June 2019

By Neil Taylor and capmel.com kayak fishing staff contributors

Around the state:

The summer heat has started.    In the high 90’s for four straight days, the rains should start and be daily through September.   High winds with dominant tropical air streaming in from the southern Gulf and Atlantic will make the start of June difficult for anglers all over the state, but things will settle into a more settled pattern eventually and excellent action will ensue.   Hopefully.   

With the maturation of the mullet fry, topwater action will explode in most areas of the state.   If it matches 2012, the late spring and majority of summer will have fun opportunities with topwater lures.   If you need to restock on topwater lures, you should try to locate new designs offered by Mirrolure.   Try the C Eye Pro Dog Jr “Trout” style if you can find it. 

Pompano will become prevalent off the beaches in some areas and at the bridges in other parts of the state.  With the pending heat, action will be best in the periods just before and after sunrise and during the night-time hours.  The midday fishing should be for the deep water species (or just head on home into the air conditioning.)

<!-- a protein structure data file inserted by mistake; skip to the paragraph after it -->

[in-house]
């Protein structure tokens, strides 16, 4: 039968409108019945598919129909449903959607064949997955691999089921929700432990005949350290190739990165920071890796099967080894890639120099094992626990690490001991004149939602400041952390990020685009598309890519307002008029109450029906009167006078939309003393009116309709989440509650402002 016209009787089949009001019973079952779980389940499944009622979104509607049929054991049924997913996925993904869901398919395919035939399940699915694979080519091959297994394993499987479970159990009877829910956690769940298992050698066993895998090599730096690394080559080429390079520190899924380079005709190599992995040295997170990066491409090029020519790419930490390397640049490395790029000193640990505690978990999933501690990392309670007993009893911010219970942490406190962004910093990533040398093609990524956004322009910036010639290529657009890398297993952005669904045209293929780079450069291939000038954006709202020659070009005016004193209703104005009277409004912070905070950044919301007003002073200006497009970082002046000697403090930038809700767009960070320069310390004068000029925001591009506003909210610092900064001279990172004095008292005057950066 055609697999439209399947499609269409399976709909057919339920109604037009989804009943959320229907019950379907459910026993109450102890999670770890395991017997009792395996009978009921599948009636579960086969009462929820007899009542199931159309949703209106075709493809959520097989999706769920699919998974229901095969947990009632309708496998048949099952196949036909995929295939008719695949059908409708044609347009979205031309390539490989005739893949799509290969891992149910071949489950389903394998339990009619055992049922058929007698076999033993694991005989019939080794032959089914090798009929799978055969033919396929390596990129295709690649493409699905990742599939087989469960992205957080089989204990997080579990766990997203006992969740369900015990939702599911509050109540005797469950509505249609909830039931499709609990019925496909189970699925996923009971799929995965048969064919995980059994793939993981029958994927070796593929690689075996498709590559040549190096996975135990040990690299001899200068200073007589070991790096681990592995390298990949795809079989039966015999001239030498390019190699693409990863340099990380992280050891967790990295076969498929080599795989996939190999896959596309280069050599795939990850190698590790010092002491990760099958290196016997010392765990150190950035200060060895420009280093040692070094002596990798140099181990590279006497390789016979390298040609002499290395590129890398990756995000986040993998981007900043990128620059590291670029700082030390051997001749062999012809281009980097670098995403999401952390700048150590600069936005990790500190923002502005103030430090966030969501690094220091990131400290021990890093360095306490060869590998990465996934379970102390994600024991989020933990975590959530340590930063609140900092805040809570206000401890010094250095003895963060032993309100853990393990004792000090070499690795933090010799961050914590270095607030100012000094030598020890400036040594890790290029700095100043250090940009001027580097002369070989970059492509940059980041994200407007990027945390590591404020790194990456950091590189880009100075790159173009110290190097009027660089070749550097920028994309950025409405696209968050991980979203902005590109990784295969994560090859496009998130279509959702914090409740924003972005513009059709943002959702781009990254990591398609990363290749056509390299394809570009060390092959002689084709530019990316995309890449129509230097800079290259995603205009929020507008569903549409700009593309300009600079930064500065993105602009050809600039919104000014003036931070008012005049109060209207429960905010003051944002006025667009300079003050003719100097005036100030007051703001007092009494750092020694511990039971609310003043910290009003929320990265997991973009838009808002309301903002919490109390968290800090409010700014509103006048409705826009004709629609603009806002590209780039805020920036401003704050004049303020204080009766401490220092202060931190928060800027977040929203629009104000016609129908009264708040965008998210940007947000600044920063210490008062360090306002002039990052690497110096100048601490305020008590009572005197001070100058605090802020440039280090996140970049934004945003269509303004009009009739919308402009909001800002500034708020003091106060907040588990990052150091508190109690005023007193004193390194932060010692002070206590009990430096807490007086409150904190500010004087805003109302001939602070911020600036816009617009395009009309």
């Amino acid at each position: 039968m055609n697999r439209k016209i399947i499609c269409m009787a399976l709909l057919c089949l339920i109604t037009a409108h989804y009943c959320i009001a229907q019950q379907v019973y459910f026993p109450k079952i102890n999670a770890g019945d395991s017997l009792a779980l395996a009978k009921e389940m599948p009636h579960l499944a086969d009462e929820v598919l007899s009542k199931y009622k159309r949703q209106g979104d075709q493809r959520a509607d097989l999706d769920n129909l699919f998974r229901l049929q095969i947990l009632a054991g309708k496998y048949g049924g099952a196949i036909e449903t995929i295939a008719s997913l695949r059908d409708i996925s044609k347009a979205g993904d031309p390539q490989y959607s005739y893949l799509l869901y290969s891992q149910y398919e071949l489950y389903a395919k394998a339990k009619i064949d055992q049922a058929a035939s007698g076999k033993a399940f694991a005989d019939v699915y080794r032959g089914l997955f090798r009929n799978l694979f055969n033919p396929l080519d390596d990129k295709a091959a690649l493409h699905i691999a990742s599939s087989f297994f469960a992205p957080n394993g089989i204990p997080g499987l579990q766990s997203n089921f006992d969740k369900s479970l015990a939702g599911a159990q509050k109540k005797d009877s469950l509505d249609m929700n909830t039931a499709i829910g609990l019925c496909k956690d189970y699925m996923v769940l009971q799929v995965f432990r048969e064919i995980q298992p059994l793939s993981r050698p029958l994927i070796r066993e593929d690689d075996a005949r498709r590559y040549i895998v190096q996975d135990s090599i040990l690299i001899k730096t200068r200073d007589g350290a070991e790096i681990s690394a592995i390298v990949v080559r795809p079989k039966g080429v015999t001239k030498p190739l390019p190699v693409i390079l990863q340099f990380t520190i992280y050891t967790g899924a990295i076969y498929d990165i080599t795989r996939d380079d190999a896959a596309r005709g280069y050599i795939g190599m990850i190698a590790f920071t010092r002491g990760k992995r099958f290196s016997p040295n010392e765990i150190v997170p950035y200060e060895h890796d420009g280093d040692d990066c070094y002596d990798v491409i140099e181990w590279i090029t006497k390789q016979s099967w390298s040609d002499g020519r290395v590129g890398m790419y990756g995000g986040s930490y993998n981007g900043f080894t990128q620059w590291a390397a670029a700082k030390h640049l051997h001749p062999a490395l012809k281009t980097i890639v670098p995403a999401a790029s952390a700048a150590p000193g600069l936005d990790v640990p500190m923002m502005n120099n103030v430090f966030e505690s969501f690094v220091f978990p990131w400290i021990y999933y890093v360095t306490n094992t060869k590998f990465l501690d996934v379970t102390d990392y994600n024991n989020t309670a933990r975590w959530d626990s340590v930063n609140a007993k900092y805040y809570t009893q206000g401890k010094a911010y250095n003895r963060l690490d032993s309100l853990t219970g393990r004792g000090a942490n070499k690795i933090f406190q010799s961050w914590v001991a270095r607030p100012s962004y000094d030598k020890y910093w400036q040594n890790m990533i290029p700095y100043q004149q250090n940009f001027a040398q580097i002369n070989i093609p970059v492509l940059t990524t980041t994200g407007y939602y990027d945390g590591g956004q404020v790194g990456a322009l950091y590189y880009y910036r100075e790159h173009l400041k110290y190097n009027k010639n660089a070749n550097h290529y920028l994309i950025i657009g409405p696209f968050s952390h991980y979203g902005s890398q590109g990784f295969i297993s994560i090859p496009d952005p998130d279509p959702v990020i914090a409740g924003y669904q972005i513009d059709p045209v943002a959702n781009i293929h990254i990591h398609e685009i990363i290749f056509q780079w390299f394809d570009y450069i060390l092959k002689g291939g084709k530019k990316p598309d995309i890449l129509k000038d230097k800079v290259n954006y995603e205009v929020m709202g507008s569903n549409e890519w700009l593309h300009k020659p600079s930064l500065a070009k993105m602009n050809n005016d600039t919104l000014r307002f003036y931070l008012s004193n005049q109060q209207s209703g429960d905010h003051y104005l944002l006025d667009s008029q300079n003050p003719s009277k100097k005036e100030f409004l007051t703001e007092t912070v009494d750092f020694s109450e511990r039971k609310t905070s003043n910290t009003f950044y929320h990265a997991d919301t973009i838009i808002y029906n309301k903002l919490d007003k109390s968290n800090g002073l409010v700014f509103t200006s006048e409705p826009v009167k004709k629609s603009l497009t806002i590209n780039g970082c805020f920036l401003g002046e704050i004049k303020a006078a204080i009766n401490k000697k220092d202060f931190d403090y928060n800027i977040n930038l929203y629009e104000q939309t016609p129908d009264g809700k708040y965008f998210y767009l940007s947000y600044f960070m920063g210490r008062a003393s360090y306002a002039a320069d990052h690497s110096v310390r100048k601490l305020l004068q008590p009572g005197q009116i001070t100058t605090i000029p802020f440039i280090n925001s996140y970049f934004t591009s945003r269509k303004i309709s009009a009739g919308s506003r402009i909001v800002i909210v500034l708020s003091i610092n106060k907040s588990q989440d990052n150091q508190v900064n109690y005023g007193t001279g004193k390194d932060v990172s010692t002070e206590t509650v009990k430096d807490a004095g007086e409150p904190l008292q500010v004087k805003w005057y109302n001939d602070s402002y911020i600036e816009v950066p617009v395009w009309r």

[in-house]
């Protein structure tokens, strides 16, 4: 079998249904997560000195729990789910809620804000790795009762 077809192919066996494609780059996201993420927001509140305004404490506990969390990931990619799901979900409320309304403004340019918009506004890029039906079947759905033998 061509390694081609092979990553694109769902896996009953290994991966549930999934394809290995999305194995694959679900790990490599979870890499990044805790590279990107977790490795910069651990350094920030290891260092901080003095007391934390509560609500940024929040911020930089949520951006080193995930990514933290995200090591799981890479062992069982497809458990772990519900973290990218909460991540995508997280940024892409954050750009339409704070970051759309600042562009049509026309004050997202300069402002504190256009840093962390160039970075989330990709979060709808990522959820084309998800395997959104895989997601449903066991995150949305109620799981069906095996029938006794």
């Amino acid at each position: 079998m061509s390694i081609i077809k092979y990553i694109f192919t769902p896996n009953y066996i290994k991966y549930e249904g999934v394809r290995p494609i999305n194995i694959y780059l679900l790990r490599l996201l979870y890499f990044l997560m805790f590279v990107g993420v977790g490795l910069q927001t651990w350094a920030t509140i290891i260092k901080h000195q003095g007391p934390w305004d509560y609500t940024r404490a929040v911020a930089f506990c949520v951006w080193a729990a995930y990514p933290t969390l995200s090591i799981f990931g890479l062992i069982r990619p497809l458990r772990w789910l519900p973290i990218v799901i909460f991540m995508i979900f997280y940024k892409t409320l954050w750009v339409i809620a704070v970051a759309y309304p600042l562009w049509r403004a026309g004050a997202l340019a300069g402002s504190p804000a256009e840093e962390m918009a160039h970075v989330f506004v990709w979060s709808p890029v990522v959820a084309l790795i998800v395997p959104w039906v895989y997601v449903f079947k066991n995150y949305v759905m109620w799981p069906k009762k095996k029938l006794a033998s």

The long stretch of summer is ahead.   Best wishes for a safe, successful fishing and no hurricanes!  Stay safe and keep your eyes open:  June marks the return of thunderstorm activity statewide.   Pay attention and take appropriate action to stay safe.

The Tampa Bay region– 

The worst fishing I have seen my entire time in the Tampa Bay area.   Sorry, that’s my opinion.   It just hasn’t been the same.     I think we face some management challenges.    Was it Red Tide?   Is it the pressures of more people fishing?  Whatever it is, things aren’t good. 

Mentioned previously: The usual action would include snook but for the tenth straight year, I will not be offering them as an option for my charters.   Having a few more snook around is not evidence of a recovery.  Numbers are deplorable and the angler pressure causes attrition on the species.   The likelihood of dolphin eating a released snook makes it better to avoid the species altogether.    There is a population of 15-inch snook that makes the future potentially good again.    Can it get back to where it was?   My 2009 numbers:  12 snook per trip, average size 32 inches.   I haven’t seen a 32-inch snook in about a year.  

Flounder will hopefully become a better possibility.   We can catch a few but they aren’t like they have been in years past.